Sinclair Stickle shares his method for making sure his gun did not jam in a firefight. A little drop of oil. He barely noticed the weather since the winter of 1953 was nothing like the winter of 1950 in the mountains of Korea. Food was a big deal and everybody gathered around when someone got a package from home, hopefully with something nice to offset the WWII era rations.
Marines in Korea had a special relationship with Tootsie Rolls. William Alli missed out on that but he does have something to say about the chow when he was up on the line. When you were opening up the boxes and pulling out the cans, you had what you called The Deadly Three.
Sinclair Stickle had convinced himself that the Chinese artillery fire would never zero in fast enough to get him, then he saw a first round take out several GIs. His new outlook became one of fatalism. He had no great fear, but he thought he wouldn't make it out alive. One surprising thing, the draftees in his unit did not shirk at all. They got the job done, even though they didn't want to be there.
The whole division was pulled off the line and in reserve when William Alli read a letter from a cousin in Turkey. Why don't you go visit the Turkish troops serving in Korea, tell them your father is from Turkey and you are all brothers fighting Communism together? Great idea, until he got there.
On his first day in the Army, Lloyd Glasson picked up athlete's foot in the shower. A few days later he asked to go on sick call for treatment. No one paid him any heed until he was a medical oddity. When he was finally through with training, he had a plum assignment to guided missile school, but he had to get a security clearance.
He was studying aerospace engineering at Virginia Tech when he met an Air Force recruiter who offered him admission to flight training. Bob Titus was told he was too tall to be a fighter pilot but he became one anyway. He wanted to fly combat missions and he persisted until he was assigned to Korea.
Beside night patrols, the I&R platoon also maintained a listening post on high ground. Sinclair Stickle sometimes manned this post, observing and reporting and acting as a forward observer for artillery, as well. There were other tasks, like the grim job of picking up the enemy dead. There came a time when he and his buddy were laughing while doing this, an amazing juxtaposition of humor and horror. (Caution: Graphic Material)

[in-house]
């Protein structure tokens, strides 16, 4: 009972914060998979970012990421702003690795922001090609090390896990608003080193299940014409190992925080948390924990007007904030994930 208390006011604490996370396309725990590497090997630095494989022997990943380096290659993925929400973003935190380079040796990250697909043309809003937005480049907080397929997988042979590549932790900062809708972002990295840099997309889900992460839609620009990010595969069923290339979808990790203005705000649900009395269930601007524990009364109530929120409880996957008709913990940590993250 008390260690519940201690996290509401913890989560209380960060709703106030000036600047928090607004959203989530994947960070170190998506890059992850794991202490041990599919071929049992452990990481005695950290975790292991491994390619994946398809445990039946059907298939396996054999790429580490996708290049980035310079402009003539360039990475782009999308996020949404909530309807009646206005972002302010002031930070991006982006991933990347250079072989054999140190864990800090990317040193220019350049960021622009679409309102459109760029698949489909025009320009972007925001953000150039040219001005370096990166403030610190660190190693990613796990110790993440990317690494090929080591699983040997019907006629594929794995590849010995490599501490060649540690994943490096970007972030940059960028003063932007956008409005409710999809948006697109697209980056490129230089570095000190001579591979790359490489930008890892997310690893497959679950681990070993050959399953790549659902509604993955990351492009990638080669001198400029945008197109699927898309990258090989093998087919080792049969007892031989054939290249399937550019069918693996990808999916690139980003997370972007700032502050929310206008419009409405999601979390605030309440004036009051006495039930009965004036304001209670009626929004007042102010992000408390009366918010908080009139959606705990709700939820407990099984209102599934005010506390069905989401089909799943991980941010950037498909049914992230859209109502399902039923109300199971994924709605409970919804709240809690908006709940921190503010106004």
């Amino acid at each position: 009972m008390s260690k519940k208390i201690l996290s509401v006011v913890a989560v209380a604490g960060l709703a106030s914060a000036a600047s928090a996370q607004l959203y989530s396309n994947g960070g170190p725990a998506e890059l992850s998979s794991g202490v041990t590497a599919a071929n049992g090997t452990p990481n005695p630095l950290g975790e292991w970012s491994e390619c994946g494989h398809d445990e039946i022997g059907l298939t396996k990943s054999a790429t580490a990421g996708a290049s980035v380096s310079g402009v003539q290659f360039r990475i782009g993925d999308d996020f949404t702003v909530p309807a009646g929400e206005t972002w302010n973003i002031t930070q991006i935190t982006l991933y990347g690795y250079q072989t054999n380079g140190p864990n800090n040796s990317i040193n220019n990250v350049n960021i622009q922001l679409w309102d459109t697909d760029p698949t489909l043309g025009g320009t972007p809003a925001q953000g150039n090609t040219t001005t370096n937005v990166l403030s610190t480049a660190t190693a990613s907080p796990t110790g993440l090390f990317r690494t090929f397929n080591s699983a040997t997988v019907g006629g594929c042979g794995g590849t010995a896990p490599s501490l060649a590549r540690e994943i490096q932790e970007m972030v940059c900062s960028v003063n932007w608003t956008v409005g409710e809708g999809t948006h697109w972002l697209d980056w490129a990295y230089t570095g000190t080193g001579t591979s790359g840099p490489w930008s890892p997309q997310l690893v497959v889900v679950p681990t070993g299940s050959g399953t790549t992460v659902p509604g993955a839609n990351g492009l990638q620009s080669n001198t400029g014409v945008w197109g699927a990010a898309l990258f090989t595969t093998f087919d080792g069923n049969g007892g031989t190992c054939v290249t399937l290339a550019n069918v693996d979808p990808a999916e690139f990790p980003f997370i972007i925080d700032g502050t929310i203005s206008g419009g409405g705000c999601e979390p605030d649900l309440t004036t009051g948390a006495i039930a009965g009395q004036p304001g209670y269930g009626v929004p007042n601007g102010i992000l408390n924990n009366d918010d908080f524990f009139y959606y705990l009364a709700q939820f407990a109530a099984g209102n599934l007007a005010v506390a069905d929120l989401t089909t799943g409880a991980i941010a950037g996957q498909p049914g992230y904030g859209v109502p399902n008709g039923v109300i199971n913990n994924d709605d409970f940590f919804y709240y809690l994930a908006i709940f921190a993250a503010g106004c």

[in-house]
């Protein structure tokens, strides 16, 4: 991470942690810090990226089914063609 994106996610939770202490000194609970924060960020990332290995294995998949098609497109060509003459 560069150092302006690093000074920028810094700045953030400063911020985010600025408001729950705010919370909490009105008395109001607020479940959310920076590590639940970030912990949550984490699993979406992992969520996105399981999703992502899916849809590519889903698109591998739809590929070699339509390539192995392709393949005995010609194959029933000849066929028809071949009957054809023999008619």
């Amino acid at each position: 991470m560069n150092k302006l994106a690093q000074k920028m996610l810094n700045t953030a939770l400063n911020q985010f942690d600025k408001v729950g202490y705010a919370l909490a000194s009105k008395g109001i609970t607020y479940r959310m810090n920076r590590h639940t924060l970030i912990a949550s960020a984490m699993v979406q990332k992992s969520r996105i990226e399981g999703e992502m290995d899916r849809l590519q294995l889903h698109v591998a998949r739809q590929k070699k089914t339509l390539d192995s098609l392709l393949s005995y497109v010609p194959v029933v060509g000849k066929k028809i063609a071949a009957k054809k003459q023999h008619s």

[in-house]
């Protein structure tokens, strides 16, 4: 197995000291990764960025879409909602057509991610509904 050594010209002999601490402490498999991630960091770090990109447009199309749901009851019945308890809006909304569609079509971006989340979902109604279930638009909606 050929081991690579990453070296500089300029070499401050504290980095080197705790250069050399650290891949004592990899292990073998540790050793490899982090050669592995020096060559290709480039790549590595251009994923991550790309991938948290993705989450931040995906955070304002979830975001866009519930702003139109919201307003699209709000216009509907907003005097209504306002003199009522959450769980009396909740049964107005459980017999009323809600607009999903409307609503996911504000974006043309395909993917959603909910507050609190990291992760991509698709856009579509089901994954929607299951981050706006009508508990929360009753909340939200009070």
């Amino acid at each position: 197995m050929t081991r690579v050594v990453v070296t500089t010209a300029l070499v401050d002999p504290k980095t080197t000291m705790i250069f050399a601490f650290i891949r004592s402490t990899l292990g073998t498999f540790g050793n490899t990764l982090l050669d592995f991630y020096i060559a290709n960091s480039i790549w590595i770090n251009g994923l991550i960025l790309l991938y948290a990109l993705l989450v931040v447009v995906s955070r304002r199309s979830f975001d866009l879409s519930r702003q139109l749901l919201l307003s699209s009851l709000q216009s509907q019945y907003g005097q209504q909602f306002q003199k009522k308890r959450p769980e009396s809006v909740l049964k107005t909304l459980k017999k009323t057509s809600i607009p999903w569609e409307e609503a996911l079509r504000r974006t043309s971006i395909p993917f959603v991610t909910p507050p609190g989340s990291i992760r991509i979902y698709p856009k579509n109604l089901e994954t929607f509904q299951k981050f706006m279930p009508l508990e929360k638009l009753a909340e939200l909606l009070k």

His first mission in Korea was nerve wracking. William Alli was put in a listening post all alone in front of the line. There wasn't much combat until the Chinese launched their spring offensive. Then it was time for advancing in a different direction, that is to say, a retreat.
It was his job to determine which award a soldier recommended for decoration should apply to receive. There was one young soldier who should have got a higher award and there was one captain who demanded a Silver Star for basically nothing.
Chinese artillery was zeroed in on the road. The only way you could make it was to floor it and not stop. Sinclair Stickle was in a truck barreling down that road when the shells started. What happened next made him think he'd had it, but the closest he ever came to dying in Korea occurred in a jeep and he wasn't even in combat.
William Alli joined the Marine Reserve while still in high school. By the time he was in boot camp, the training was geared toward a possible fight in Korea. As an ammo bearer, what he needed most was not the training.
It was back and forth on Pork Chop Hill. After the Communists overran one company's position, American units immediately counter-attacked. When Don Wussler's turn came, he scrambled up the hill with his machine gun, bullets just inches away. He was helping two medics with a casualty when a mortar round slammed in with deadly result.
It took a while for Dan Wussler to talk to anyone about the war. After the crazy dreams had stopped and his kids were asking questions, he began to open up about his experience in Korea. He joined the family business for a few years, then he found a good career in banking.
When he rotated home from Korea, Lloyd Glasson asked to be assigned to 5th Army HQ in Chicago so he could be close to home. He missed the camaraderie he experienced with his buddies in Korea, but he did not miss the horrifying aspects of war and he reveals a grisly experience which changed his path in life.
With an eye toward the GI Bill, Sinclair Stickle decided to enlist, but he found out that if he volunteered for the draft, it would be a two year commitment instead of four. He entered the Army as a draftee and figured he would have a nice easy tour in Germany because surely the Korean War will be over soon. The drill instructors didn't think so.
William Alli had wanted to forget about the Korean War once he was out of it. Over time, however, he was called to write a book about it. Just one problem, how to pay tribute to the Marines in his division before him, the ones who went through Frozen Chosin.
As he approached the shore at Inchon, Lloyd Glasson thought he would be on the attack, but he had no ammunition. He then spent the coldest night of his life in an exposed tent. It was so cold, he got up and wandered around and saw a sentry firing at something. When he found out what it was, he couldn't believe it. Oh, well. This is Korea.
The Marines reversed their retreat in the face of the Chinese spring offensive and began to advance to the north, once again. Ammo bearer William Alli had to hit the deck when the enemy fire started and his load scattered across a dry rice paddy. Leave it, came the shout. Later, very high up in the mountains near the coast, he was serving last watch when daylight revealed a surreal scene.